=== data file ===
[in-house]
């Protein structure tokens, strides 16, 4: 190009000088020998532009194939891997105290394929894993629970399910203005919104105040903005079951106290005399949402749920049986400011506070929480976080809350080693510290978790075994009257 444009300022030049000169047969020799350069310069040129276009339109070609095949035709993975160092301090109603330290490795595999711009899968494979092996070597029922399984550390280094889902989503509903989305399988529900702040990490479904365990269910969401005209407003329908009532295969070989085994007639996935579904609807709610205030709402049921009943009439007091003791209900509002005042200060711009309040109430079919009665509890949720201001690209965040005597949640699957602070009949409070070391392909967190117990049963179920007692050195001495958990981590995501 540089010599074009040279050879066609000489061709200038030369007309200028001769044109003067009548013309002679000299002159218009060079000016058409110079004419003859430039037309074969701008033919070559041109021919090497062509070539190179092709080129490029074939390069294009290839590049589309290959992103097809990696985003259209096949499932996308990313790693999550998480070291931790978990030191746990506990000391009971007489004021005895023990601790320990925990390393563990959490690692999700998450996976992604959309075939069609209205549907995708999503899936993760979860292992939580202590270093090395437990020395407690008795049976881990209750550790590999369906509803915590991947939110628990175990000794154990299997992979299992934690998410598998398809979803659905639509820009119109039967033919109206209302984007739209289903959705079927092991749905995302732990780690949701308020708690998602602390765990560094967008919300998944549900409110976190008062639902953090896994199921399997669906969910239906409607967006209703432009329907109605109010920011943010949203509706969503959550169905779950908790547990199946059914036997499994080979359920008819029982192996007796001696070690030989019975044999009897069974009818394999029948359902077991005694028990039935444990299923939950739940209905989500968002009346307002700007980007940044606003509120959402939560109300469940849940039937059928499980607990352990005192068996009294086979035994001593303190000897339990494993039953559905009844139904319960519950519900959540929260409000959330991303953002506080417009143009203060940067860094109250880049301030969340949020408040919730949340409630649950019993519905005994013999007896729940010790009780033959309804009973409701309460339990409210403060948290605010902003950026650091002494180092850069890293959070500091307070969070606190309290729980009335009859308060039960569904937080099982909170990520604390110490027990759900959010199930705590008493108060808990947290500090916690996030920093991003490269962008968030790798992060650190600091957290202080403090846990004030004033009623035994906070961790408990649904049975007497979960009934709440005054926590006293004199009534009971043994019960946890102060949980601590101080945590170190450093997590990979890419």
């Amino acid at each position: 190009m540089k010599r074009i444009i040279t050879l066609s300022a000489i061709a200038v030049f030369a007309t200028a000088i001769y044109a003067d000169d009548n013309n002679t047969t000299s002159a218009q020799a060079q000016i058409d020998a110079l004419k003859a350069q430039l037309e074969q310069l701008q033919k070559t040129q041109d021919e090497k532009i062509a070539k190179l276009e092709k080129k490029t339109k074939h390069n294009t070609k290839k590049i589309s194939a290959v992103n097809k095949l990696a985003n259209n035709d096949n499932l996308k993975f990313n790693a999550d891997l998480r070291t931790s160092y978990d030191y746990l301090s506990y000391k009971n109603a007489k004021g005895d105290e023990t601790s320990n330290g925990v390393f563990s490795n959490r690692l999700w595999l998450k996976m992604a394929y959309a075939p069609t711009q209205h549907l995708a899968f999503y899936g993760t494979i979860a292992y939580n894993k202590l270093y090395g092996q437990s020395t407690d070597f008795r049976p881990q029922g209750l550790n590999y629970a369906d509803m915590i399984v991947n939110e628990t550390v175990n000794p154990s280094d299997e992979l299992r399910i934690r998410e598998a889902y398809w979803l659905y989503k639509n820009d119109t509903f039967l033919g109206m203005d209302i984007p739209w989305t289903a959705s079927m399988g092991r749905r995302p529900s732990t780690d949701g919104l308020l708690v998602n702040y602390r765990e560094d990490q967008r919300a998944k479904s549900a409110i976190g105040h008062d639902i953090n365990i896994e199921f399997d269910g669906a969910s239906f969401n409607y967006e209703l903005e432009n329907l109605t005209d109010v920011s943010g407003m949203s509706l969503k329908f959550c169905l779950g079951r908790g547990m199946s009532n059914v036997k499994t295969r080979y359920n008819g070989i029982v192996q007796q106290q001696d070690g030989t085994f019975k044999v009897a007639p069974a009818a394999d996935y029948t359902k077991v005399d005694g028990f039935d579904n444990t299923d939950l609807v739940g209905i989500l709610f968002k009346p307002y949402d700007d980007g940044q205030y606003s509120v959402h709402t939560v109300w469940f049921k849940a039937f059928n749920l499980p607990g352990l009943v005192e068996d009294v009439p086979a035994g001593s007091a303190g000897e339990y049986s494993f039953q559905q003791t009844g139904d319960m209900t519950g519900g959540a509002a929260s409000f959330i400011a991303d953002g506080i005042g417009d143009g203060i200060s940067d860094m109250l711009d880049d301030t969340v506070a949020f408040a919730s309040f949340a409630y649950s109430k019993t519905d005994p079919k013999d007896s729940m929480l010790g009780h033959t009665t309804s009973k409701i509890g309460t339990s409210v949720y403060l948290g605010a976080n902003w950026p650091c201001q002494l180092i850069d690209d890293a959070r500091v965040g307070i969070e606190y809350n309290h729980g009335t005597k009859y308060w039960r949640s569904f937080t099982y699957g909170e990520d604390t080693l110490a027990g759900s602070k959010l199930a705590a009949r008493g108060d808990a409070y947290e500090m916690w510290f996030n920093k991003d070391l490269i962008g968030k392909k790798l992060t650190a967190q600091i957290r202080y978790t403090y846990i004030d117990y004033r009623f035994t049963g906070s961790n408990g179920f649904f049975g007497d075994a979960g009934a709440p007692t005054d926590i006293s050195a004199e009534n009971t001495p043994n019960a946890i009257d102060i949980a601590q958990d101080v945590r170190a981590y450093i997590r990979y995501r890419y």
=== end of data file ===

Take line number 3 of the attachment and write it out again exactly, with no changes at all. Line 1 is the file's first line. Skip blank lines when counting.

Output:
């Amino acid at each position: 190009m540089k010599r074009i444009i040279t050879l066609s300022a000489i061709a200038v030049f030369a007309t200028a000088i001769y044109a003067d000169d009548n013309n002679t047969t000299s002159a218009q020799a060079q000016i058409d020998a110079l004419k003859a350069q430039l037309e074969q310069l701008q033919k070559t040129q041109d021919e090497k532009i062509a070539k190179l276009e092709k080129k490029t339109k074939h390069n294009t070609k290839k590049i589309s194939a290959v992103n097809k095949l990696a985003n259209n035709d096949n499932l996308k993975f990313n790693a999550d891997l998480r070291t931790s160092y978990d030191y746990l301090s506990y000391k009971n109603a007489k004021g005895d105290e023990t601790s320990n330290g925990v390393f563990s490795n959490r690692l999700w595999l998450k996976m992604a394929y959309a075939p069609t711009q209205h549907l995708a899968f999503y899936g993760t494979i979860a292992y939580n894993k202590l270093y090395g092996q437990s020395t407690d070597f008795r049976p881990q029922g209750l550790n590999y629970a369906d509803m915590i399984v991947n939110e628990t550390v175990n000794p154990s280094d299997e992979l299992r399910i934690r998410e598998a889902y398809w979803l659905y989503k639509n820009d119109t509903f039967l033919g109206m203005d209302i984007p739209w989305t289903a959705s079927m399988g092991r749905r995302p529900s732990t780690d949701g919104l308020l708690v998602n702040y602390r765990e560094d990490q967008r919300a998944k479904s549900a409110i976190g105040h008062d639902i953090n365990i896994e199921f399997d269910g669906a969910s239906f969401n409607y967006e209703l903005e432009n329907l109605t005209d109010v920011s943010g407003m949203s509706l969503k329908f959550c169905l779950g079951r908790g547990m199946s009532n059914v036997k499994t295969r080979y359920n008819g070989i029982v192996q007796q106290q001696d070690g030989t085994f019975k044999v009897a007639p069974a009818a394999d996935y029948t359902k077991v005399d005694g028990f039935d579904n444990t299923d939950l609807v739940g209905i989500l709610f968002k009346p307002y949402d700007d980007g940044q205030y606003s509120v959402h709402t939560v109300w469940f049921k849940a039937f059928n749920l499980p607990g352990l009943v005192e068996d009294v009439p086979a035994g001593s007091a303190g000897e339990y049986s494993f039953q559905q003791t009844g139904d319960m209900t519950g519900g959540a509002a929260s409000f959330i400011a991303d953002g506080i005042g417009d143009g203060i200060s940067d860094m109250l711009d880049d301030t969340v506070a949020f408040a919730s309040f949340a409630y649950s109430k019993t519905d005994p079919k013999d007896s729940m929480l010790g009780h033959t009665t309804s009973k409701i509890g309460t339990s409210v949720y403060l948290g605010a976080n902003w950026p650091c201001q002494l180092i850069d690209d890293a959070r500091v965040g307070i969070e606190y809350n309290h729980g009335t005597k009859y308060w039960r949640s569904f937080t099982y699957g909170e990520d604390t080693l110490a027990g759900s602070k959010l199930a705590a009949r008493g108060d808990a409070y947290e500090m916690w510290f996030n920093k991003d070391l490269i962008g968030k392909k790798l992060t650190a967190q600091i957290r202080y978790t403090y846990i004030d117990y004033r009623f035994t049963g906070s961790n408990g179920f649904f049975g007497d075994a979960g009934a709440p007692t005054d926590i006293s050195a004199e009534n009971t001495p043994n019960a946890i009257d102060i949980a601590q958990d101080v945590r170190a981590y450093i997590r990979y995501r890419y």